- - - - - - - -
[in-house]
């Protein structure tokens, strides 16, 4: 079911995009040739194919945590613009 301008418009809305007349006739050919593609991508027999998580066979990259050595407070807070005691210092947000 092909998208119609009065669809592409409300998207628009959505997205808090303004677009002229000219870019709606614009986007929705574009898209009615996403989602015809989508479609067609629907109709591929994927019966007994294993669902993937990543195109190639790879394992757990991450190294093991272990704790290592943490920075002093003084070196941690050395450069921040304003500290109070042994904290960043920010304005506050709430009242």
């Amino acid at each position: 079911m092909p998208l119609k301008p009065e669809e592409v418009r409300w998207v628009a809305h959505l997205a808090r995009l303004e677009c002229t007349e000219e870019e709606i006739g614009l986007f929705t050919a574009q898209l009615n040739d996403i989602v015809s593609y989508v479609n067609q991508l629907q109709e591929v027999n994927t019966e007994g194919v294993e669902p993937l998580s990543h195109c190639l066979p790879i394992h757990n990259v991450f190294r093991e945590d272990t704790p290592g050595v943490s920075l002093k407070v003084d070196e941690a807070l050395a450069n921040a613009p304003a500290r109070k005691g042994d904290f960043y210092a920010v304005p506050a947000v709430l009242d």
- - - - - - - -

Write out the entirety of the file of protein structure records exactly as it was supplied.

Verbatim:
[in-house]
């Protein structure tokens, strides 16, 4: 079911995009040739194919945590613009 301008418009809305007349006739050919593609991508027999998580066979990259050595407070807070005691210092947000 092909998208119609009065669809592409409300998207628009959505997205808090303004677009002229000219870019709606614009986007929705574009898209009615996403989602015809989508479609067609629907109709591929994927019966007994294993669902993937990543195109190639790879394992757990991450190294093991272990704790290592943490920075002093003084070196941690050395450069921040304003500290109070042994904290960043920010304005506050709430009242």
């Amino acid at each position: 079911m092909p998208l119609k301008p009065e669809e592409v418009r409300w998207v628009a809305h959505l997205a808090r995009l303004e677009c002229t007349e000219e870019e709606i006739g614009l986007f929705t050919a574009q898209l009615n040739d996403i989602v015809s593609y989508v479609n067609q991508l629907q109709e591929v027999n994927t019966e007994g194919v294993e669902p993937l998580s990543h195109c190639l066979p790879i394992h757990n990259v991450f190294r093991e945590d272990t704790p290592g050595v943490s920075l002093k407070v003084d070196e941690a807070l050395a450069n921040a613009p304003a500290r109070k005691g042994d904290f960043y210092a920010v304005p506050a947000v709430l009242d």